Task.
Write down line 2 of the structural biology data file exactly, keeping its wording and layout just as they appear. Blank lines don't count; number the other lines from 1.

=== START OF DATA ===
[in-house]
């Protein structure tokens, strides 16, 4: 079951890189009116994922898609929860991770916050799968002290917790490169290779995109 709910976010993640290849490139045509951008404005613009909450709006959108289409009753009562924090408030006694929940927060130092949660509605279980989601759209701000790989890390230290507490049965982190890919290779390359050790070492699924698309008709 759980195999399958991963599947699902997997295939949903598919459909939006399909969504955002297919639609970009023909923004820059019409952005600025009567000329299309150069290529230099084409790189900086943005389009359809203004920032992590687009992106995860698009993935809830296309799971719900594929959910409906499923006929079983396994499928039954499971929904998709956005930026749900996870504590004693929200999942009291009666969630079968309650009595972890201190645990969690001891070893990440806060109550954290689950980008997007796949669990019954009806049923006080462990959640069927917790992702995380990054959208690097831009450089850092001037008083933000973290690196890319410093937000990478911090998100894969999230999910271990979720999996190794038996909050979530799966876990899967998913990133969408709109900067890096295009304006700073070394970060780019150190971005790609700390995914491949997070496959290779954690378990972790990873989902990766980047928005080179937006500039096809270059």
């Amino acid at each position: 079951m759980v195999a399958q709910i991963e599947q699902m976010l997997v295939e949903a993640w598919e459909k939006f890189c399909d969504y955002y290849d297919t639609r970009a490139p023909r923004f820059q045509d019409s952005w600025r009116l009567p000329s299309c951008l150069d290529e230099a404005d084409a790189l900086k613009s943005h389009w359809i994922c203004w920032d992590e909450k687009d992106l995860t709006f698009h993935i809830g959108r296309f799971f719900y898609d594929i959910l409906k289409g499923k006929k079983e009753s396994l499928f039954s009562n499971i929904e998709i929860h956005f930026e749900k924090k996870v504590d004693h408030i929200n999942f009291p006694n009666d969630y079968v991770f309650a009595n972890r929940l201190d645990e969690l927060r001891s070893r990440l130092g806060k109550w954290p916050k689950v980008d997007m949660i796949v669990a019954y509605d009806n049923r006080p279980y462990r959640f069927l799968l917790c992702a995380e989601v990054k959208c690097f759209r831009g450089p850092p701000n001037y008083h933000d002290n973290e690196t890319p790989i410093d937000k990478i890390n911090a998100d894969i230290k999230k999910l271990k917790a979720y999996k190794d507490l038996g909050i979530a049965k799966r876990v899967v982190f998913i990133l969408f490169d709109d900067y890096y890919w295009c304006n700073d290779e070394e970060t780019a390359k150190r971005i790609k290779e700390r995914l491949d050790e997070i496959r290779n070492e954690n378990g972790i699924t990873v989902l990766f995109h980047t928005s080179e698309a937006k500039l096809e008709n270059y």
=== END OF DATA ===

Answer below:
């Protein structure tokens, strides 16, 4: 079951890189009116994922898609929860991770916050799968002290917790490169290779995109 709910976010993640290849490139045509951008404005613009909450709006959108289409009753009562924090408030006694929940927060130092949660509605279980989601759209701000790989890390230290507490049965982190890919290779390359050790070492699924698309008709 759980195999399958991963599947699902997997295939949903598919459909939006399909969504955002297919639609970009023909923004820059019409952005600025009567000329299309150069290529230099084409790189900086943005389009359809203004920032992590687009992106995860698009993935809830296309799971719900594929959910409906499923006929079983396994499928039954499971929904998709956005930026749900996870504590004693929200999942009291009666969630079968309650009595972890201190645990969690001891070893990440806060109550954290689950980008997007796949669990019954009806049923006080462990959640069927917790992702995380990054959208690097831009450089850092001037008083933000973290690196890319410093937000990478911090998100894969999230999910271990979720999996190794038996909050979530799966876990899967998913990133969408709109900067890096295009304006700073070394970060780019150190971005790609700390995914491949997070496959290779954690378990972790990873989902990766980047928005080179937006500039096809270059």